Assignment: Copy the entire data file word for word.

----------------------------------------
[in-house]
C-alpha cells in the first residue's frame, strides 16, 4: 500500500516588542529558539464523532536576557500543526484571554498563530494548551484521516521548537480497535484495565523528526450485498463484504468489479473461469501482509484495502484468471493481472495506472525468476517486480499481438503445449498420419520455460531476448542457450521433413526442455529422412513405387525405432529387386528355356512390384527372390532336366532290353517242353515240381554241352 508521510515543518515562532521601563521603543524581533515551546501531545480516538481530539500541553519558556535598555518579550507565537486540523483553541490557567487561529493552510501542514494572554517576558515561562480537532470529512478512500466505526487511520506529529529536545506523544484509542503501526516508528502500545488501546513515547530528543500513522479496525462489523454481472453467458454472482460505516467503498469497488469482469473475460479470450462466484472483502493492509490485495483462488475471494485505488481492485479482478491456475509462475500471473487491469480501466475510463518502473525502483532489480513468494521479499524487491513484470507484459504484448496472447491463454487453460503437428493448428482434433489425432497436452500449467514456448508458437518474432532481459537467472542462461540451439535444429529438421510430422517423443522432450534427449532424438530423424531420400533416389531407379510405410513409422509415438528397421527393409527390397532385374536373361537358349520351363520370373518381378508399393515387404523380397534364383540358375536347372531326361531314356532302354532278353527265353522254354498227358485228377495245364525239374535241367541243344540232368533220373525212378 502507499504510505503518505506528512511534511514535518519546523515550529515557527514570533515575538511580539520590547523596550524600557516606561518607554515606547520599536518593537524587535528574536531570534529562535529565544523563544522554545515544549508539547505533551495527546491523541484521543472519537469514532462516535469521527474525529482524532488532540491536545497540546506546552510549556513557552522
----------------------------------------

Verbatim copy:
[in-house]
C-alpha cells in the first residue's frame, strides 16, 4: 500500500516588542529558539464523532536576557500543526484571554498563530494548551484521516521548537480497535484495565523528526450485498463484504468489479473461469501482509484495502484468471493481472495506472525468476517486480499481438503445449498420419520455460531476448542457450521433413526442455529422412513405387525405432529387386528355356512390384527372390532336366532290353517242353515240381554241352 508521510515543518515562532521601563521603543524581533515551546501531545480516538481530539500541553519558556535598555518579550507565537486540523483553541490557567487561529493552510501542514494572554517576558515561562480537532470529512478512500466505526487511520506529529529536545506523544484509542503501526516508528502500545488501546513515547530528543500513522479496525462489523454481472453467458454472482460505516467503498469497488469482469473475460479470450462466484472483502493492509490485495483462488475471494485505488481492485479482478491456475509462475500471473487491469480501466475510463518502473525502483532489480513468494521479499524487491513484470507484459504484448496472447491463454487453460503437428493448428482434433489425432497436452500449467514456448508458437518474432532481459537467472542462461540451439535444429529438421510430422517423443522432450534427449532424438530423424531420400533416389531407379510405410513409422509415438528397421527393409527390397532385374536373361537358349520351363520370373518381378508399393515387404523380397534364383540358375536347372531326361531314356532302354532278353527265353522254354498227358485228377495245364525239374535241367541243344540232368533220373525212378 502507499504510505503518505506528512511534511514535518519546523515550529515557527514570533515575538511580539520590547523596550524600557516606561518607554515606547520599536518593537524587535528574536531570534529562535529565544523563544522554545515544549508539547505533551495527546491523541484521543472519537469514532462516535469521527474525529482524532488532540491536545497540546506546552510549556513557552522